Supply chain uncertainty has worsened in the COVID recovery period, increasing risks of significant end of year write-offs for several organisations. Cash conversion cycles have become more challenging to optimise due to high demand variability. This has led to new age thinking around inventory, which requires a better triangulation on service levels, margins and resilience.
COVID-19 has highlighted the fragility of supply chains and the urgent need to tighten the grip on overall inventory management. Many organisations have seen +/-30% changes in demand patterns and adopted an overstocking approach as a kneejerk reaction to these shocks.
Average Inventory Days for UK based companies have increased from 66 days in FY18 to 74 days in FY20, reflecting the uncertainty driven by the pandemic and Brexit. 'Just in Time' has become 'Just in Case'. This has risked large stock write-offs, negatively impacting P&L's and margins, e.g. Drapers estimated fashion retailers to face stock write-offs of up to £15bn due to COVID-19 lockdown. For others, lack of supply and continued demand has brought inventory to its lowest point relative to historical levels. This has resulted in losing sales from stock-outs, losing customers due to poor service levels and even increasing risks of not meeting covenant scenarios – especially for organisations closer to debt maturity.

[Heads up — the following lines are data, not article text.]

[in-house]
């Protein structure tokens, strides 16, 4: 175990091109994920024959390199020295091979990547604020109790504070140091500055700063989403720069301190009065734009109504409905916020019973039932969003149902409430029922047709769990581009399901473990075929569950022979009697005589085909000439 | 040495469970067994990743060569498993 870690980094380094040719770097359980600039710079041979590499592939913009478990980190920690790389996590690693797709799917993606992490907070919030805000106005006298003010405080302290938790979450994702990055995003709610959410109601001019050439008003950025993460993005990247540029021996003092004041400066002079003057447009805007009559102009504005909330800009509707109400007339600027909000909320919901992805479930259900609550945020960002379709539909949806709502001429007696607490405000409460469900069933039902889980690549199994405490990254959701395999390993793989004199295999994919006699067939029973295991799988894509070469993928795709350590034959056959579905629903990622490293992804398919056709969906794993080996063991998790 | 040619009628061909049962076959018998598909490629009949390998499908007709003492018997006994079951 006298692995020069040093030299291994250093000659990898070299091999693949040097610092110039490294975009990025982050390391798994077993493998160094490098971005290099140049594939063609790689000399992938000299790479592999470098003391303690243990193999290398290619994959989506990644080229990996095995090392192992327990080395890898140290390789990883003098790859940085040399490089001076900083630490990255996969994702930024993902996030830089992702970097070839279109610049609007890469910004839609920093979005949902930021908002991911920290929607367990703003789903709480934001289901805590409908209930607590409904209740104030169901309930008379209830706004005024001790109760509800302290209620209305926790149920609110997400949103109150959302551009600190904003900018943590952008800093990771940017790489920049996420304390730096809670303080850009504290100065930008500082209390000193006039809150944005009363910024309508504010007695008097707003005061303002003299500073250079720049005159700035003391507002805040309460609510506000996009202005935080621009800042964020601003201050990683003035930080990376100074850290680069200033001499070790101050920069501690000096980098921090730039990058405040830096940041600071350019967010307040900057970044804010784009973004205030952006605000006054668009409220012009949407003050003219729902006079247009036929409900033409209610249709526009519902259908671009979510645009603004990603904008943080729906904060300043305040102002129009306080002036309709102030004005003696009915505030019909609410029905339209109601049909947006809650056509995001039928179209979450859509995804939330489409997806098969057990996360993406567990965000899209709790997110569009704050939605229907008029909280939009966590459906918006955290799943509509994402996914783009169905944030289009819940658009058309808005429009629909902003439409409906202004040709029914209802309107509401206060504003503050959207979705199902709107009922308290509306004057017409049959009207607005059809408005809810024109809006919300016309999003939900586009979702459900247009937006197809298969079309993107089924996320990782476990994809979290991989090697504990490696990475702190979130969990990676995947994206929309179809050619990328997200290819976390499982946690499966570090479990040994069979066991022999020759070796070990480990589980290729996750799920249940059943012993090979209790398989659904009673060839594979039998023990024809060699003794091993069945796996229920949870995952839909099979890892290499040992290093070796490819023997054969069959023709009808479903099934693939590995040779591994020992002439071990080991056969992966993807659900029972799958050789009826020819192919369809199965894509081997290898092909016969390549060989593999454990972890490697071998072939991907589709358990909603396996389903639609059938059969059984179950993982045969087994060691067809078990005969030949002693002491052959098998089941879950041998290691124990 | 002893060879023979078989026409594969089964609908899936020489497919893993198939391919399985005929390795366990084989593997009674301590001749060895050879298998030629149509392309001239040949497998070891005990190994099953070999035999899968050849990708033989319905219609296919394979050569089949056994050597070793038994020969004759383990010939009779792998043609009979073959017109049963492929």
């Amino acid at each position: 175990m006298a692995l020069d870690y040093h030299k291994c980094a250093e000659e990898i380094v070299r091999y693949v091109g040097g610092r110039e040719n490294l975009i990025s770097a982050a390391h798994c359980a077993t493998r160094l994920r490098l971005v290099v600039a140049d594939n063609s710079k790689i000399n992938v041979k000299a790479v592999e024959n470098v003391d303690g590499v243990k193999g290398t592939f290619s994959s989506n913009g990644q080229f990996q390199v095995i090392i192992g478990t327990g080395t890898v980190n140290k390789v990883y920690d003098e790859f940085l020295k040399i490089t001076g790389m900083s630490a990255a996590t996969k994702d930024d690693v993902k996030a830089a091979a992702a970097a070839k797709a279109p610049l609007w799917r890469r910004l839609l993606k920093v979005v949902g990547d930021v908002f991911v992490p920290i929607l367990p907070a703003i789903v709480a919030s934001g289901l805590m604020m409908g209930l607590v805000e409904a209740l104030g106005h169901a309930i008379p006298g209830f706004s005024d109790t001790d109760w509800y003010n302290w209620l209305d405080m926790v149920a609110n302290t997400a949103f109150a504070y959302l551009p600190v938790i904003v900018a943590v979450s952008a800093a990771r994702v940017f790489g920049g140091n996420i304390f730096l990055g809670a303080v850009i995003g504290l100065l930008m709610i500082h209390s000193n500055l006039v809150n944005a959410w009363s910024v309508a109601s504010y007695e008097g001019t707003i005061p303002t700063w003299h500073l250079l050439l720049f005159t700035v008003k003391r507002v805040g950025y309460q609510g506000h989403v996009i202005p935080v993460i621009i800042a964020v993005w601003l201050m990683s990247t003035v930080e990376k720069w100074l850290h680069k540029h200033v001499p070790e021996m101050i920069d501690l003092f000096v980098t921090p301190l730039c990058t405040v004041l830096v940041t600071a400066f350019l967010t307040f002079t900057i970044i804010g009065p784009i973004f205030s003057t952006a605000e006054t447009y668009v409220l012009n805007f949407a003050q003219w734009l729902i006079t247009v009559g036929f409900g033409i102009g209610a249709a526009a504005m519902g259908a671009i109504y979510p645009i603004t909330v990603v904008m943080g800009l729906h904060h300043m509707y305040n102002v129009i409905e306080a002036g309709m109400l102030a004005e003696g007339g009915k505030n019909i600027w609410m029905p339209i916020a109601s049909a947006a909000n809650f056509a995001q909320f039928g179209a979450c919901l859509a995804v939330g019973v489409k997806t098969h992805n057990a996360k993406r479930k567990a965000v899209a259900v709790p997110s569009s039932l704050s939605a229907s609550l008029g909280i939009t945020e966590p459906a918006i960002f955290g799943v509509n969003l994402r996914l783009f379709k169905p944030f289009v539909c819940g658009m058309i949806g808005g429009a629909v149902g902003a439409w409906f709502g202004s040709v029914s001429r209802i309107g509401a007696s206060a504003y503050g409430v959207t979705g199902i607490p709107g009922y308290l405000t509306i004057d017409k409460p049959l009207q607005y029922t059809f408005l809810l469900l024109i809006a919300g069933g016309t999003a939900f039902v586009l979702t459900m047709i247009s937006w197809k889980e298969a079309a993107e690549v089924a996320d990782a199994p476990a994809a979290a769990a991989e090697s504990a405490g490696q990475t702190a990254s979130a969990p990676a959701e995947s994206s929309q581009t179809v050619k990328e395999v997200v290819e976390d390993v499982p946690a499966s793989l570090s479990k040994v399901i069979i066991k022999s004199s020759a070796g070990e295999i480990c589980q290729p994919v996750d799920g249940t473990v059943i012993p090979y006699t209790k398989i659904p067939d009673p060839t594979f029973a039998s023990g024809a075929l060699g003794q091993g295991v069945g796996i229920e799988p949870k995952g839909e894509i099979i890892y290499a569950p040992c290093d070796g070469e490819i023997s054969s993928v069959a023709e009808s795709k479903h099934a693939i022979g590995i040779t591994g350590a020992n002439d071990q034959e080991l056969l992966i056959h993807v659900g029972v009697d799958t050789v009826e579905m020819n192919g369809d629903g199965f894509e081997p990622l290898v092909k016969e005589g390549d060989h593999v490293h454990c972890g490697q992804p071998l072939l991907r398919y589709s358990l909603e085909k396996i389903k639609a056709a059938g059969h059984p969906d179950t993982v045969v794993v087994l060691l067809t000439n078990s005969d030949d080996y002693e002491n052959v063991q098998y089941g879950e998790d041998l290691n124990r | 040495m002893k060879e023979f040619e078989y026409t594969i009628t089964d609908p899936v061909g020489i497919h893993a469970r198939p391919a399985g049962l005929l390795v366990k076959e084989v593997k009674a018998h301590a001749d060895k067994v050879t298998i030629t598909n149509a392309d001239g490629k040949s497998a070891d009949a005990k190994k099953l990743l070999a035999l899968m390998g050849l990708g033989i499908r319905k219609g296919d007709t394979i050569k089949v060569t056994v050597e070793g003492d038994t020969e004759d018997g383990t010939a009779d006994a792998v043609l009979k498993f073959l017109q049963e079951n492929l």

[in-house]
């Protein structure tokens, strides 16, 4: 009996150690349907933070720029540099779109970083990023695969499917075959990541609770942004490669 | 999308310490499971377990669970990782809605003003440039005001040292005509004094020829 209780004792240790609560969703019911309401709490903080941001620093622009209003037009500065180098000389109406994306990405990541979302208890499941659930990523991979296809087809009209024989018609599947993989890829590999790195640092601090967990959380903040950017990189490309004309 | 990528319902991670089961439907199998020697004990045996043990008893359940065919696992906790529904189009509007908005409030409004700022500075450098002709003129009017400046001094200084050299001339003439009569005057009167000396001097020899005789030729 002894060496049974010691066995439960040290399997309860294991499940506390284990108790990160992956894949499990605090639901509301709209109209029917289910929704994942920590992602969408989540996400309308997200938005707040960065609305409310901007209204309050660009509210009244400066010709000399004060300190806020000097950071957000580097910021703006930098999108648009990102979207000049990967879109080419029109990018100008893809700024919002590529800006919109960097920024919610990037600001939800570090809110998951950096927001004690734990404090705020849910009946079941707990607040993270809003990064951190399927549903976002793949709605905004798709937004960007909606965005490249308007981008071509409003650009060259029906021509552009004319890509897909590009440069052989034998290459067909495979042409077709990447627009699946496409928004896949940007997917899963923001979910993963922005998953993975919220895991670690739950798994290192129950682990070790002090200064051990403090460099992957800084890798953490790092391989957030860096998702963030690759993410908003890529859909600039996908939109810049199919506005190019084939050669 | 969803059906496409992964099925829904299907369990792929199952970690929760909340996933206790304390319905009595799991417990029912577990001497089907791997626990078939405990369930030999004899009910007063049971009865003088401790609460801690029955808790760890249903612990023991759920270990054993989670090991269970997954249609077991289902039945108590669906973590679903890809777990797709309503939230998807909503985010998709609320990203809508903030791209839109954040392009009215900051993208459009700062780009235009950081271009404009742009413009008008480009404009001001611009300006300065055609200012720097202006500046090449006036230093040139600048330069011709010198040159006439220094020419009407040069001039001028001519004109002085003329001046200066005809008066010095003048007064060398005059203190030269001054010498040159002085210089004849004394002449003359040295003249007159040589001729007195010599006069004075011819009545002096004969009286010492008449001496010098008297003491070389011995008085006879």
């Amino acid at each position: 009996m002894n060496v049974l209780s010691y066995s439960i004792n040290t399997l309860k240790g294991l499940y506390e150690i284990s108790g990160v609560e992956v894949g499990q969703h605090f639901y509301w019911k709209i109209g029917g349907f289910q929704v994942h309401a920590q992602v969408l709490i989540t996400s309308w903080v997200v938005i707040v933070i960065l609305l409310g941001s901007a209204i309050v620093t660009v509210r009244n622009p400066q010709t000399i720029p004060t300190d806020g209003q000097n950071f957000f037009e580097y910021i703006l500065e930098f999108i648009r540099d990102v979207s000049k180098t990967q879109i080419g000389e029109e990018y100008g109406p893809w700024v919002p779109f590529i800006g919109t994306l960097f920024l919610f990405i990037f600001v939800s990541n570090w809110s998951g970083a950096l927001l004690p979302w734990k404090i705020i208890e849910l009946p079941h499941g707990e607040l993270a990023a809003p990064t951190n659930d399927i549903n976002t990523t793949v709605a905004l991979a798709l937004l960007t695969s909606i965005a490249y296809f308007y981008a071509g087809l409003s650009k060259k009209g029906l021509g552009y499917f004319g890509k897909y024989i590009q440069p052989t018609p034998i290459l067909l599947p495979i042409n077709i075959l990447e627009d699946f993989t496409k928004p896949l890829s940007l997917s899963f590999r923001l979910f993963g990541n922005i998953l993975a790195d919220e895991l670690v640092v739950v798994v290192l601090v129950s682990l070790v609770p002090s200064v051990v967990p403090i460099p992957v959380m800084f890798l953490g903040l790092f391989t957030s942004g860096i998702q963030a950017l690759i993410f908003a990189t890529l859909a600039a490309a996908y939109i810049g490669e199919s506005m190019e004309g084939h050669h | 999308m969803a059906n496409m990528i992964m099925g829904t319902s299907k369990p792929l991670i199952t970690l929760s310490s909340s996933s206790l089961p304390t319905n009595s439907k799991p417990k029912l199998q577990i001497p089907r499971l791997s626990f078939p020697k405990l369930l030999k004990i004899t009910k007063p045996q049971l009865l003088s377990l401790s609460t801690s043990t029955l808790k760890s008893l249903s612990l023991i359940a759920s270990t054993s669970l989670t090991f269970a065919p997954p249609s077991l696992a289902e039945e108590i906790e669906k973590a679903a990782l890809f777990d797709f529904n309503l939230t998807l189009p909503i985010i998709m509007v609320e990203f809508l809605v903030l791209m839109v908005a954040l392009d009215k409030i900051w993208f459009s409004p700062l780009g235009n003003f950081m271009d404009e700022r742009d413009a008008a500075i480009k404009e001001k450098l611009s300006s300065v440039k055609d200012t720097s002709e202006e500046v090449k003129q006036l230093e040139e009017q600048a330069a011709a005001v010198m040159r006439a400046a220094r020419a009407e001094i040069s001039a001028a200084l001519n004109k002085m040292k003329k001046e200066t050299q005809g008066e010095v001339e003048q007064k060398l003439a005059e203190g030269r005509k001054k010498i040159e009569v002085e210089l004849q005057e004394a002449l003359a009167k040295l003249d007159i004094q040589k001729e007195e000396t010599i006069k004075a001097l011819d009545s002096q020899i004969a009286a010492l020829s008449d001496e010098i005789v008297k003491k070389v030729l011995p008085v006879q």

Recent shocks present the opportunity to reflect and reset. This has highlighted the 'new age inventory management approach' – a framework that focuses on balancing Service Levels, Margins and Resilience.
Prior to getting the triangulation balance right for the above, there are 5 key elements that need to be embedded within organisations -
A. Re-thinking foundations for demand planning
Do we truly believe that leveraging machine learning in demand planning is the magic wand to optimising inventory or cash conversion cycles? Let’s take a second and think about the variables linked to demand that changed during COVID and whether machine learning based demand forecasts could effectively solve the problem. Probably not – it is one of the tools, not the only tool.